Exploring Eastern Tibet

Tuesday 21 October 2014
CATEGORY: Articles | Expedition
TAGS: China | Mountain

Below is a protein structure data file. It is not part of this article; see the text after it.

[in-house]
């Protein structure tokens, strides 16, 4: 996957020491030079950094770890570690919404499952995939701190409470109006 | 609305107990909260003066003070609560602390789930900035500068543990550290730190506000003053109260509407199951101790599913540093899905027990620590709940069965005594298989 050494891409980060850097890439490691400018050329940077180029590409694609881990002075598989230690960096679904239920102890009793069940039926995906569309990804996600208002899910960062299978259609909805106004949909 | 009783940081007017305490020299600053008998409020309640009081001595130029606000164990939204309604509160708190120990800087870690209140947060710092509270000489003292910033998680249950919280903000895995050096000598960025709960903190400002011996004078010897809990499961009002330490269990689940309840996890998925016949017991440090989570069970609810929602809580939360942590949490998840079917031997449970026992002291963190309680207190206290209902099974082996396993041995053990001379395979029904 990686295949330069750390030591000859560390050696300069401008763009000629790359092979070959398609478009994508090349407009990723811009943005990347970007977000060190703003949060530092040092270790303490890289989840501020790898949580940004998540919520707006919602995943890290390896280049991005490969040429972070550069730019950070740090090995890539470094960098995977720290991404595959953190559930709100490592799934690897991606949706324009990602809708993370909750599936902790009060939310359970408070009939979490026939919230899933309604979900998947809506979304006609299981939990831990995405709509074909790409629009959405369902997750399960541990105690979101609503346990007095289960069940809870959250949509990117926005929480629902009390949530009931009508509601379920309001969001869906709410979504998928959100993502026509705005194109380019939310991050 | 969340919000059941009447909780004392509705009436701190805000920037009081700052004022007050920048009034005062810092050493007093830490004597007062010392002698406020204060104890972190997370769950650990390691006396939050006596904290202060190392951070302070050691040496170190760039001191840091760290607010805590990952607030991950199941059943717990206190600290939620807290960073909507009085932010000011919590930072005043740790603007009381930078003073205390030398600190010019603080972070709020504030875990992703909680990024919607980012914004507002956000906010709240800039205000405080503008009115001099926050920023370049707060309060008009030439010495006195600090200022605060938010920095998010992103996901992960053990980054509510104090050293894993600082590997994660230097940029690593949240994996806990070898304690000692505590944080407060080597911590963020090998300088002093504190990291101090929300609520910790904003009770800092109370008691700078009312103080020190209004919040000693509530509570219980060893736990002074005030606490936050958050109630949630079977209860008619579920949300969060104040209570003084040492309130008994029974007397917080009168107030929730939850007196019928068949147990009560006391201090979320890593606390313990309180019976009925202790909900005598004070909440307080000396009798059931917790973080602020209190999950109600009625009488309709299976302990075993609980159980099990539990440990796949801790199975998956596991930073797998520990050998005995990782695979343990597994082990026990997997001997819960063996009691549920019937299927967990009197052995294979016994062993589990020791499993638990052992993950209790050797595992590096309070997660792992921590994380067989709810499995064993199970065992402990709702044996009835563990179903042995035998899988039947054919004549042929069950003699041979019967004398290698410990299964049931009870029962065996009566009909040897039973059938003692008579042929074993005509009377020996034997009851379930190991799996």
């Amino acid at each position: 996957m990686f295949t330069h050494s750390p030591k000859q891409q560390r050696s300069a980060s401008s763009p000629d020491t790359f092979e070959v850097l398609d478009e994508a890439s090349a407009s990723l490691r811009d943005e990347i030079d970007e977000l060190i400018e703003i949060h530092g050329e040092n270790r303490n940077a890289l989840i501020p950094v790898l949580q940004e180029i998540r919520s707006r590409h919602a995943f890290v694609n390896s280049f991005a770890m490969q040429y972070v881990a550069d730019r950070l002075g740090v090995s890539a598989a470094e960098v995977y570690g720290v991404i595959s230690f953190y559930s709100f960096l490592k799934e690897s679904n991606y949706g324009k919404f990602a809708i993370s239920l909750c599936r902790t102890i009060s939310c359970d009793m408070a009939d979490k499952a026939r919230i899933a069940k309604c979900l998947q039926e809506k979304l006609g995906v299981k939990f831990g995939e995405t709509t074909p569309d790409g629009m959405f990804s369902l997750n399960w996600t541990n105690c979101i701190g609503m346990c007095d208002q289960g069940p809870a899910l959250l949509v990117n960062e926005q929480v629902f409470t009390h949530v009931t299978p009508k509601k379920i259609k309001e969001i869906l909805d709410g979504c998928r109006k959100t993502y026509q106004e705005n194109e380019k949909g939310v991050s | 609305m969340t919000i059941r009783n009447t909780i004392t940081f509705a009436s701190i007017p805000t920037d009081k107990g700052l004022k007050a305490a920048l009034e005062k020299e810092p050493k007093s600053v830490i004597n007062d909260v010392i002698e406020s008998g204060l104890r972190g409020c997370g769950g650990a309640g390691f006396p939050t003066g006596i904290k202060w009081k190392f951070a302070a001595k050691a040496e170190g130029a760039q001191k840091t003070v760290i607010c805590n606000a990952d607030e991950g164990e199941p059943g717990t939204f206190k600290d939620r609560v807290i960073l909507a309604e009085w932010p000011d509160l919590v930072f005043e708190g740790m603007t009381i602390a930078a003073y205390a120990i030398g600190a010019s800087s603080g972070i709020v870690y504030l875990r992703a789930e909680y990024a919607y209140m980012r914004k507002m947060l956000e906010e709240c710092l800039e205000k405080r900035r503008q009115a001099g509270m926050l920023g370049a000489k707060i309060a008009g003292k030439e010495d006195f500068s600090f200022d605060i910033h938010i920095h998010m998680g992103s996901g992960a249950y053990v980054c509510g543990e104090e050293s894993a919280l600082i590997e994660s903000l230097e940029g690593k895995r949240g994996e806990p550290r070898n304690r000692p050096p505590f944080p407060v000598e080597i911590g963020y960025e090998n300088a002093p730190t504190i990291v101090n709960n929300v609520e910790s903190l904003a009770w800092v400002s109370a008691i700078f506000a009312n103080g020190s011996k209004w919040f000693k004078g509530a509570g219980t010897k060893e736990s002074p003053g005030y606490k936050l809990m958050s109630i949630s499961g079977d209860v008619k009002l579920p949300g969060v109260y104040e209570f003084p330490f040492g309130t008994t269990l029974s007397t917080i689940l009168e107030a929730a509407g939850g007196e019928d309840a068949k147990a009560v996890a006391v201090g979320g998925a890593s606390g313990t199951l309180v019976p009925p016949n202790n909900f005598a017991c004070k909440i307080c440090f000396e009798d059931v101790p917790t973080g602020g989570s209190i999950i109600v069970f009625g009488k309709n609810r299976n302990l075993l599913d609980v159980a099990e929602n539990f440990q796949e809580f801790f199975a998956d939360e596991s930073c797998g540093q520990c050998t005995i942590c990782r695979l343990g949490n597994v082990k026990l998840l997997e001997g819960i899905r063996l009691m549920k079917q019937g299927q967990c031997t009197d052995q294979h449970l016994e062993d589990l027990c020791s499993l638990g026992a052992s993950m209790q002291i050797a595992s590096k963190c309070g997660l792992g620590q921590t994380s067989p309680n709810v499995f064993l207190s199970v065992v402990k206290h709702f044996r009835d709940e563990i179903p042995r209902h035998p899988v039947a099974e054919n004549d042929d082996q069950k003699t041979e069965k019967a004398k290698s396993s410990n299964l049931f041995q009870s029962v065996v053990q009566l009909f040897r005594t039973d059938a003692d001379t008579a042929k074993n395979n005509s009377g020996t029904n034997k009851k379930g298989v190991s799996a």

Walking through a valley nobody has ever been, attempting an unclimbed peak – First ascents, exploration in the spirit and style of Mallory & Buhl, to face the obstacles of the unknown has been a dream of mine….for a long, long time! IMG_2079 Over the last few weeks that dream came true by being part of an Austro-Australian team that ventured in a remote corner of eastern Tibet – the Shaluli Shan range and the prominent Central Gangga massif. Our expedition had everything – avalanches, rockfall, great food, heavy snowfall, steep ascents, difficult rock and crappy rotten ice. The team met in Chengdu: Judith and Gerald, my climbing buddies from Austria (earlier this year we had attempted Mont Bland and ended scaling Gran Paradiso (https://dev.neilmatthews.com/paulniel/a-strangled-madonna-che-guevara-and-a-few-daisies/)), Ed from Tokyo, who I met on Mt Fuji last year and with whom the idea was born, Rob my tent buddy from Perth and “Two Chaps” Dan from Sydney. DSCN1327 Chengdu on first glance was the prototype Chinese metropolis – shiny new buildings, spicy food (its Sichuan cuisine after all!) and grey, always grey sky. It all about the pandas and we managed to see enough for a lifetime in the Panda research centre on the outskirts of town (yeah, they were cute, very cute! ….but lazy!). DSCN0733 Having enjoyed a last shower and a final toilet seat, we drove for two very bumpy days westwards. The road led along the northern Sichuan- Tibet Highway to the small provincial town of Ganzi. Here was the last stop before the mountains where our local support crew, translator Alex and cook Pan bought the last supplies for base camp. From the roof of our hotel, we could already see the towering mountain of the central Ganga, and its highest peak ….. Well, what was its name? Our permit, formally given by the Chinese Mountaineering authority, the peak was defined as Mt Wuming (?!), but this was just a placeholder the authorities use for every peak that doesn’t have a name. As one could see the peak from almost everywhere in town I thought it impossible that it hadn’t got a name – equipped with the chinese phrase of (“Whats the name of this mountain?”) I went through town interviewing people and had to realize: a) there weren’t a lot of people in town that speak chinese – culturally this part of Sichuan belongs to Tibet, and most people I met didn’t want to write or speak Chinese b) that my questions tons usually ended in a ton of laughter or utter confusion c) and that only a very old woman, after a lengthy discussion (the topic of which I would obviously not know, as it was in a language unfamiliar to me) scribbled the word “Zhouda” into my notebook. So there we were – on our route to Zhouda-shan (Mt Zhouda). DSCN0971 Base Camp was pitched in a deep valley, with steep scree slopes rising left and right towards the mountains. Establishing a higher camp was a big pain. A huge loadback (my backbag must have been 25kg or more) had to be carried up a very steep slopes of loose rubble and rocks, not funny – every 2 steps up were followed by gliding more than one step down…little did I know then, that over the course of the expedition I would need to climb theaw slope more five times!! Looking up from high camp we had an amazing view into the majestic south-east face of Zhouda, where we identified two possible routes. A classic rock climb through the center of the face and a snow gully further to the left. DSCN1245 Before we even could attempt it, heavy snow fall during the night thwarted our ambitions and which meant the whole team was back down in base camp, waiting for better conditions – pattern we would get familiar with in the following days. Almost every day brought some form of precipitation, rain, hail and higher up tons of snow… the dry periods in between were rarely long enough to dry to the wall out. Meanwhile we were idling in base camp, enjoying the awesome, super spicy meals prepared by Pan & Alex (“Old dry Mama” a local chili paste became the favourite ingredient). Ed and Rob were finding ever more innovative ways to make proper coffee, and I was slowly but surely running out of books on my Kindle. Screen Shot 2014-10-21 at 4.33.43 pm Spotting a small weather window we decided to skip high camp and start directly, super early out of base camp for a second try. By lunchtime we had reached the final wall, the sun was heating down and the scree slopes were as painful as ever. The snow in the gully was of dubious quality – we had to rope up pretty soon, pitch after pitch going higher, most of the time protection was difficult to place… by late afternoon clouds were covering the sky, while our progress came to a halt, a waterfall of rotten (ie really easy splittery ice) was blocking our way- no way onwards. To accelerate our decision making process a loud “BOOOM” was thundering through the valley – thunderstorm! …. as fast as safely possible (but still painfully slow) we rappelled down into the darkness of the night, our headlamps lighting up the heavy snowfall. By the time we reached our tents we had been climbing continuously for 15 hours and everybody felt shattered! DSCN1267 Again bad weather bound us to doing nothing.. so we used the time to find a new approach. An exploration towards the north face (with an SUV “borrowed” from the local mining company) brought no real solution, but a walk towards the west ridge the day afterwards led us into a fantastic new valley, with a crowning south face at its end… it looked way more approachable than everything else we had so far spotted on the peak. The next morning (very early), the team again started from high camp – the weather looking very good. But yet again our attempt came to stuttering halt: Strong wind was blowing rocks (up to the size of a football) down the face and we literally ended up in a grenade shower, with impacts left, right and center! With the closest hospital being more than 750km away, there was no risk to take, and we aborted…. Back to base camp once more, now even more frustrated. Was there enough energy left for a last attempt – yes there was! One last time the team pulled all the strength together, by early morning we were at the bottom of the wall reaching our previous high point before lunch.. The going was good, fast and the snow and ice was in much better condition, however by no means easy – (Rob’s comment: “These were the most dicy pitches I ever lead”) – we were pushing higher, reaching the upper end of the gully. Then, as if the mountain would feel that these climbers were on its route to the top, again heavy clouds were starting to engulf the peak. Hail, then snow, heavier and heavier. At the same time we realized the gully we were following was hitting a dead end… at an altitude of 5330m we called it a day. Ed and Rob had reached the top of the last pitch, there was no way higher… with the snowfall getting more and more it was time to get out! Big chunks were coming down (I counted more than twenty hits on my helmet and one in the face that left me with bloody lips and nose) Not without frustration we started to rappel, while spindrift avalanches were coming down the gully! Thankfully a few hours later we all safely reached our tiny tents at high camp. We had given everything – explored several new valleys, walls, came a bit too close with nature and made it almost to the top. But we kept with Hillary’s saying: Getting to the summit is optional, getting down is mandatory”” Screen Shot 2014-10-21 at 4.32.36 pm The next day Gerald, Judith and myself embarked on a last exploration mission towards the south-west ridge to collect as much data for future expeditions – we managed to climb a coloir (the “Austrian- coloir”) up to 5230m , where we fixed some Tibetan prayer flags. All that was left for us was to pack our bags, carry it back (through a super cold icy river) and drive back towards civilization. DSCN1490 The summit eluded us this time, but there will be another time! I am lucky to have been part of such an adventure with a great team in an amazing area. There are areas, valleys and mountains to explore for a lifetime!   DSCN1414